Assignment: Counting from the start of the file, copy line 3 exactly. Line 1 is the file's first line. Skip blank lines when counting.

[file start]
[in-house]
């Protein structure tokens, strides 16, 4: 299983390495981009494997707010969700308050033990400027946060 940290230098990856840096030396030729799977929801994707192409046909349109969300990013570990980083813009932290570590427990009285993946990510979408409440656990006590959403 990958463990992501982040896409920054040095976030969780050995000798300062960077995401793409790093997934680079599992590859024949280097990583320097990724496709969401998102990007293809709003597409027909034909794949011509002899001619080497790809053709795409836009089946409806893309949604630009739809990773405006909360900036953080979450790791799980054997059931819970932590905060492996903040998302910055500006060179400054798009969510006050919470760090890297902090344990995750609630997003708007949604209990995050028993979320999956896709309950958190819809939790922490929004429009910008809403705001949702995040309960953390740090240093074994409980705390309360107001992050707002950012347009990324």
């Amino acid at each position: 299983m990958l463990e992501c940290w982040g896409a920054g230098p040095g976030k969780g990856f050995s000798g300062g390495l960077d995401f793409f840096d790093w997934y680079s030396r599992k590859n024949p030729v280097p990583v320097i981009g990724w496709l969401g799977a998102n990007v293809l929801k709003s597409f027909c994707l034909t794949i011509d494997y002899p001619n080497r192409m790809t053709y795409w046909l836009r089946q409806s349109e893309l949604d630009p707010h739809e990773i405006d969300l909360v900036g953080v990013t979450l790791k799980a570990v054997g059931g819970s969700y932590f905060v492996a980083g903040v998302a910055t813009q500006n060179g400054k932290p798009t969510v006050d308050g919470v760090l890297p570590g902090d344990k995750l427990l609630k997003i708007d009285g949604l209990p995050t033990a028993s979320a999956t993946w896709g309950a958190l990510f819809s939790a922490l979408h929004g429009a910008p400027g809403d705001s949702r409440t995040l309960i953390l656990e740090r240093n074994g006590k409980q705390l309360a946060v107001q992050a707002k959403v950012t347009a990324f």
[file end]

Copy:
């Amino acid at each position: 299983m990958l463990e992501c940290w982040g896409a920054g230098p040095g976030k969780g990856f050995s000798g300062g390495l960077d995401f793409f840096d790093w997934y680079s030396r599992k590859n024949p030729v280097p990583v320097i981009g990724w496709l969401g799977a998102n990007v293809l929801k709003s597409f027909c994707l034909t794949i011509d494997y002899p001619n080497r192409m790809t053709y795409w046909l836009r089946q409806s349109e893309l949604d630009p707010h739809e990773i405006d969300l909360v900036g953080v990013t979450l790791k799980a570990v054997g059931g819970s969700y932590f905060v492996a980083g903040v998302a910055t813009q500006n060179g400054k932290p798009t969510v006050d308050g919470v760090l890297p570590g902090d344990k995750l427990l609630k997003i708007d009285g949604l209990p995050t033990a028993s979320a999956t993946w896709g309950a958190l990510f819809s939790a922490l979408h929004g429009a910008p400027g809403d705001s949702r409440t995040l309960i953390l656990e740090r240093n074994g006590k409980q705390l309360a946060v107001q992050a707002k959403v950012t347009a990324f």